Furthermore, calling customers “rednecks” and saying that you hope they “choke on glass” are not protected. In JT’s Porch Saloon & Eatery Ltd., Case No. 13-CA-46689 (July 7, 2011), the employee complained to his stepsister via Facebook post about his wages and conditions of employment; but the online complaint was never discussed with other employees, and none responded to, or even “liked,” his posting. Verbally attacking customers is not protected concerted activity under section 7.

Finally, a warehouse worker’s Facebook post saying that he was “a hair away from setting it off” in his warehouse was not protected, and his termination was upheld. Managers said they feared a workplace shooting. Advice Memorandum from the NLRB Office of the Gen. Counsel to Richard L. Ahearn, Reg’l Dir. of Region 19, on Case No. 36-CA-10882 (Sept. 19, 2011).

Vulgar Language

Employee use of vulgar and shocking language does not automatically destroy the employee’s protections under section 7 of the act if the underlying message is to discuss the terms and conditions of employment. This is especially true where the employer generally allows vulgar language in other contexts. Examples include the following:

  • A Facebook status update calling the boss a “dick” and a “scumbag,” posted from a home computer, did not cause the employee to lose the protection of the act. The comment came after the supervisor denied the medic union representation at a workplace meeting, as required by law. Advice Memorandum from the NLRB Office of the Gen. Counsel to Jonathan B. Kreisberg, Reg’l Dir. of Region 34, on Case No. 34-CA-12576 (Oct. 5, 2010).
  • A Facebook post that called the employee’s manager a “NASTY MOTHER F***ER” and said “F*** his mother and his entire f***ing family” was not “opprobrious enough” to lose the protection of the NLRA. NLRB v. Pier Sixty, LLC, Case No. 15-1841 (2d Cir. Apr. 21, 2017). The post was publicly accessible, and the employee knew that his post would be visible to his coworkers. Finding that the post was protected, the U.S. Court of Appeals for the Second Circuit explained that though the post contained vulgar attacks, (1) the subject matter of the message included workplace concerns; (2) the employer tolerated widespread profanity amongst its workers, including supervisors, and had never before terminated any employee for such behavior until two days before a union election; and (3) the location of the comments was an online mode of communication among coworkers and was not in the immediate presence of coworkers.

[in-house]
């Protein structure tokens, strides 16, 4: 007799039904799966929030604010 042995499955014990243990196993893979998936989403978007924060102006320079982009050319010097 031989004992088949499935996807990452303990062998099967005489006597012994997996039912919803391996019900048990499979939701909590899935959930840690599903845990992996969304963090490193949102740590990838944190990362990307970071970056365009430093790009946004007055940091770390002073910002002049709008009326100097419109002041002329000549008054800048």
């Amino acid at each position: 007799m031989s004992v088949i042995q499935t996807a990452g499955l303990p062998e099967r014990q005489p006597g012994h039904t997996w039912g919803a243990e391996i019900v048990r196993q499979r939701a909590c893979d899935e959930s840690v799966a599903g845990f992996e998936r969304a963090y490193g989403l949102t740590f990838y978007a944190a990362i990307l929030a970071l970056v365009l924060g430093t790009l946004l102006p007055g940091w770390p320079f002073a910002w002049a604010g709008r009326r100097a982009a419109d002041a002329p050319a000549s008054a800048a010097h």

• A Facebook post by an employee venting frustration about the employer’s practice of withholding taxes, calling the owner an “a**hole” and “liked” by a second employee, was protected concerted activity. Three D, LLC, & Jillian Sanzone; Three D, LLC, & Vincent Spinella, Case Nos. 34-CA-12915, 34-CA-12926 (Jan. 3, 2012).
  • A group email chain between restaurant workers responding to a former employee complaining about wages, work schedules, tip policy, and the treatment of workers was protected concerted activity. Mexican Radio Corp. & Rachel Nicotra, Case No. 02-CA-168989 (Apr. 20, 2018). The fact that the email contained inappropriate language, and that the workers refused to be interviewed by management about their concerns following the email and skipped or walked out on scheduled shifts, was not “so egregious as to lose protection of the Act.” The NLRB noted that the “email was nonpublic and did not cause a loss of reputation or business for the Respondent,” “there was no disruption of business,” and the employer’s justification for terminating was “pretextual.”

NLRB Interpretations: Going Forward

Although many assumed that the trend in expanding section 7 protections for employees was purely political and that the new administration would repeal the last decade of NLRB decisions, the recent cases of Pier Sixty and Mexican Radio Corp., discussed above, demonstrate that employee section 7 rights will survive beyond a mere political change in the landscape. However, the board seems to be trending toward a more limited approach in interpreting employee handbook provisions and company policies regarding social media and email usage.

As the NLRB began expanding its view of what employee actions were protected under section 7, employers found their handbooks, policies, and procedures being challenged by rulings that condemned policy language addressing social media and email restrictions. The board has found policies limiting employee use of company email unlawful and unduly restricting as employees have a presumptive right to use their employers’ email systems for nonbusiness purposes—such as communications about union organizing, wages, and working condition—during “nonworking time.”